Nereid was briefly distracted by someone who, for just a moment, looked like Sophie. But on second glance she realized that the tall, rawboned woman couldn't possibly be her, although Sophie probably owned a similar tan jumpsuit covered in useful pockets. The woman topped off the jumpsuit with a long brown trenchcoat and a white silk aviator scarf, and was towing a very pretty young blond man in her wake. The young man gesticulated, apparently complaining about something, and the tall woman turned. Nereid could hear her drawl in an incongruous upper-class British accent, "Well, it's not all that bad, I wouldn't complain, and you're the one who pestered me to make a stop here." She had a mop of black curls, smooth brown skin, and a long, patrician nose. For some reason, although Nereid couldn't place her face at all, she felt as though she'd met her before.

"There must be another food stall around here somewhere," said Marian, peering down an adjoining alleyway which was marked "BOURBON STREET" on a neon banner overhead.

"Not there," Nereid opined. "How about this way?"

"Awh," Tam said, looking longingly down the alley. "I always liked New Orleans."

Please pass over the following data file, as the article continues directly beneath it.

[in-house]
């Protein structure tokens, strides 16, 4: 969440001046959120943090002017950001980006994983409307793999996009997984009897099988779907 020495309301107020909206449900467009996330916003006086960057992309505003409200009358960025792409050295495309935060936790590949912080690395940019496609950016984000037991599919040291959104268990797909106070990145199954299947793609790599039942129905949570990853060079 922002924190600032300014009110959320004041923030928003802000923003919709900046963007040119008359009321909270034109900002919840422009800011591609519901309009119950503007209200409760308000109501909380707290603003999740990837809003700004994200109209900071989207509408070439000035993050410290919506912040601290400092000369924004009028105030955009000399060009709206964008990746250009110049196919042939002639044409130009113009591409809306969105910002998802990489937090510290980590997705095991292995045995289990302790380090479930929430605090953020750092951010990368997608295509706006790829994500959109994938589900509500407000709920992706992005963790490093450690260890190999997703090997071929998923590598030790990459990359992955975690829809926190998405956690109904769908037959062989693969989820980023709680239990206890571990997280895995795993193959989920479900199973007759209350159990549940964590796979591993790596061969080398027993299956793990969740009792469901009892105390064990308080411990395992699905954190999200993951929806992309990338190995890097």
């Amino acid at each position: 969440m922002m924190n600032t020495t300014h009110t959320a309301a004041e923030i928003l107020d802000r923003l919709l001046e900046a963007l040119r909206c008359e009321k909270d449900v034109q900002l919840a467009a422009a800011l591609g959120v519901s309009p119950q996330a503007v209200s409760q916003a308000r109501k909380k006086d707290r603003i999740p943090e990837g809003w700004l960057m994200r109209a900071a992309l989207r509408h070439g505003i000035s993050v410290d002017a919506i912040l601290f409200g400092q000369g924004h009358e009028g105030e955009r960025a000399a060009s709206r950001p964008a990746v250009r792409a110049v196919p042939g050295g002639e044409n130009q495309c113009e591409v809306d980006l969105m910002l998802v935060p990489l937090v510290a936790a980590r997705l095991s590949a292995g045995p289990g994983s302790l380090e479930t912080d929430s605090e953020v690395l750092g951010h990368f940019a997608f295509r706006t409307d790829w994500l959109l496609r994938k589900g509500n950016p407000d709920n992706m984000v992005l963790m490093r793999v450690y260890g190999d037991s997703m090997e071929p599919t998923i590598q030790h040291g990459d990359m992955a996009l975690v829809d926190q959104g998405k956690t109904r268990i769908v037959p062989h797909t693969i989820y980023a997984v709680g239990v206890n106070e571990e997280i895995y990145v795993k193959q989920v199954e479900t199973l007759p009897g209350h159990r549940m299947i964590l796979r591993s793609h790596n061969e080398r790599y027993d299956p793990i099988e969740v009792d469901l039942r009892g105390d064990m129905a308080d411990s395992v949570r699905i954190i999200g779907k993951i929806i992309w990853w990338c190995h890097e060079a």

Nereid had, however, spotted a sign in bold dark green letters. "COMPLETE COMESTIBLES sounds like food to me," she said, dragging on Tam's elbow.

As they passed beneath the dark green awning, the woman in the jumpsuit strode by, her sulky companion trailing after her. "I was joking!" he said. "Always dangerous," she replied, examining some small object in the palm of her hand. It glowed blue. "This way." Then they were lost in the crowds.

This stall was completely enclosed and lit with tasteful indirect lighting. All the food was locked away in glass display cases, and one had to locate a smiling green-aproned employee with keys to obtain any of the contents. They were, however, having a wine and cheese tasting in the back of the stall, to which Nereid was drawn as a moth to a flame. The neat little chunks of cheese were each immersed in small glasses of wine. Customers were using little plastic swords to spear them out -- except when the cheese was a brie, in which case the swords were used in a more spoonlike fashion.